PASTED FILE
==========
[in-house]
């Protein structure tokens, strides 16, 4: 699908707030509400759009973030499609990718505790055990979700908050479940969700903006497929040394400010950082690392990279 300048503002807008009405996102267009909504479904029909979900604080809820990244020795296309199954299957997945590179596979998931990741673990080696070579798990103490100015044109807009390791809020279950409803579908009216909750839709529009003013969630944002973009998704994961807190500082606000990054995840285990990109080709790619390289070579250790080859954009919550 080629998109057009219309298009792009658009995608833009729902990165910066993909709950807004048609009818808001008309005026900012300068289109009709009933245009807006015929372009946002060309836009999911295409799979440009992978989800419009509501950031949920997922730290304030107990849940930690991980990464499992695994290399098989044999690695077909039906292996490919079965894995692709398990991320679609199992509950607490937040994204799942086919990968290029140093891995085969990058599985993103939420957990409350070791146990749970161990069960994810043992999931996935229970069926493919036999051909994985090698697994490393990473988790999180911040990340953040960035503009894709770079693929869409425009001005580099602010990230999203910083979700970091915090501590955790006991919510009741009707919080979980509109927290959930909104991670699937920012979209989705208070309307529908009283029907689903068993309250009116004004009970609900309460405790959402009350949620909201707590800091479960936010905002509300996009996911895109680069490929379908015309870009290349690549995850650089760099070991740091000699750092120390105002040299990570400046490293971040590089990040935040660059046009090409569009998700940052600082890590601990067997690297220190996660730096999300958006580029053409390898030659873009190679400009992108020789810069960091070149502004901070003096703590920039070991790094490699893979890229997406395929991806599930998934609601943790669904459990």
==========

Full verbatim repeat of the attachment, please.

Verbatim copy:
[in-house]
């Protein structure tokens, strides 16, 4: 699908707030509400759009973030499609990718505790055990979700908050479940969700903006497929040394400010950082690392990279 300048503002807008009405996102267009909504479904029909979900604080809820990244020795296309199954299957997945590179596979998931990741673990080696070579798990103490100015044109807009390791809020279950409803579908009216909750839709529009003013969630944002973009998704994961807190500082606000990054995840285990990109080709790619390289070579250790080859954009919550 080629998109057009219309298009792009658009995608833009729902990165910066993909709950807004048609009818808001008309005026900012300068289109009709009933245009807006015929372009946002060309836009999911295409799979440009992978989800419009509501950031949920997922730290304030107990849940930690991980990464499992695994290399098989044999690695077909039906292996490919079965894995692709398990991320679609199992509950607490937040994204799942086919990968290029140093891995085969990058599985993103939420957990409350070791146990749970161990069960994810043992999931996935229970069926493919036999051909994985090698697994490393990473988790999180911040990340953040960035503009894709770079693929869409425009001005580099602010990230999203910083979700970091915090501590955790006991919510009741009707919080979980509109927290959930909104991670699937920012979209989705208070309307529908009283029907689903068993309250009116004004009970609900309460405790959402009350949620909201707590800091479960936010905002509300996009996911895109680069490929379908015309870009290349690549995850650089760099070991740091000699750092120390105002040299990570400046490293971040590089990040935040660059046009090409569009998700940052600082890590601990067997690297220190996660730096999300958006580029053409390898030659873009190679400009992108020789810069960091070149502004901070003096703590920039070991790094490699893979890229997406395929991806599930998934609601943790669904459990």